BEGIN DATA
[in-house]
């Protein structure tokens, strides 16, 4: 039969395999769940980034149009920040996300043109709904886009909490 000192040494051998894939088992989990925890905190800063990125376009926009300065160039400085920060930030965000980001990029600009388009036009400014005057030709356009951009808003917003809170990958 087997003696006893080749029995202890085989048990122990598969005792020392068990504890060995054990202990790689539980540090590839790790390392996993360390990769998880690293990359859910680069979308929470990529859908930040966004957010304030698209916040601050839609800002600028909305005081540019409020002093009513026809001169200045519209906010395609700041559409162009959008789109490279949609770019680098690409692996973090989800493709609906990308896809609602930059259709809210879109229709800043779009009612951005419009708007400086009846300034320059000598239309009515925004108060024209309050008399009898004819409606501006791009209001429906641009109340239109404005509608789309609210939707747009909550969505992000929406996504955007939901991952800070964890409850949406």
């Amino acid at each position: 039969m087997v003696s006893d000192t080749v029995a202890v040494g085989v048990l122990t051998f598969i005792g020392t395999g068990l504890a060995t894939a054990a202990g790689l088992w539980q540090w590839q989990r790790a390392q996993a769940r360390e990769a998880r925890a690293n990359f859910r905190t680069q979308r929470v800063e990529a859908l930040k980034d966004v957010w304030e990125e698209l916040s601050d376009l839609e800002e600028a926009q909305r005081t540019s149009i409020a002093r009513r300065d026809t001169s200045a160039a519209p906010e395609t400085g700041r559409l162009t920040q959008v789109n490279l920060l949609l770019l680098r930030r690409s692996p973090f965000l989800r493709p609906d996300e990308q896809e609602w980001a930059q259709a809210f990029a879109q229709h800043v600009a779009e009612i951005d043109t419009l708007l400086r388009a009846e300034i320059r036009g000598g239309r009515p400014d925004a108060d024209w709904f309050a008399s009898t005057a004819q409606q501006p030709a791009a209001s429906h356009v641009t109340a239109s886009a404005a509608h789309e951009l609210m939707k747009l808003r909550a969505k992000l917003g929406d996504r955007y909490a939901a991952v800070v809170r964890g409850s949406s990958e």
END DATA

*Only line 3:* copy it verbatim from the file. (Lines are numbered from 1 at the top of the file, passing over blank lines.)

């Amino acid at each position: 039969m087997v003696s006893d000192t080749v029995a202890v040494g085989v048990l122990t051998f598969i005792g020392t395999g068990l504890a060995t894939a054990a202990g790689l088992w539980q540090w590839q989990r790790a390392q996993a769940r360390e990769a998880r925890a690293n990359f859910r905190t680069q979308r929470v800063e990529a859908l930040k980034d966004v957010w304030e990125e698209l916040s601050d376009l839609e800002e600028a926009q909305r005081t540019s149009i409020a002093r009513r300065d026809t001169s200045a160039a519209p906010e395609t400085g700041r559409l162009t920040q959008v789109n490279l920060l949609l770019l680098r930030r690409s692996p973090f965000l989800r493709p609906d996300e990308q896809e609602w980001a930059q259709a809210f990029a879109q229709h800043v600009a779009e009612i951005d043109t419009l708007l400086r388009a009846e300034i320059r036009g000598g239309r009515p400014d925004a108060d024209w709904f309050a008399s009898t005057a004819q409606q501006p030709a791009a209001s429906h356009v641009t109340a239109s886009a404005a509608h789309e951009l609210m939707k747009l808003r909550a969505k992000l917003g929406d996504r955007y909490a939901a991952v800070v809170r964890g409850s949406s990958e």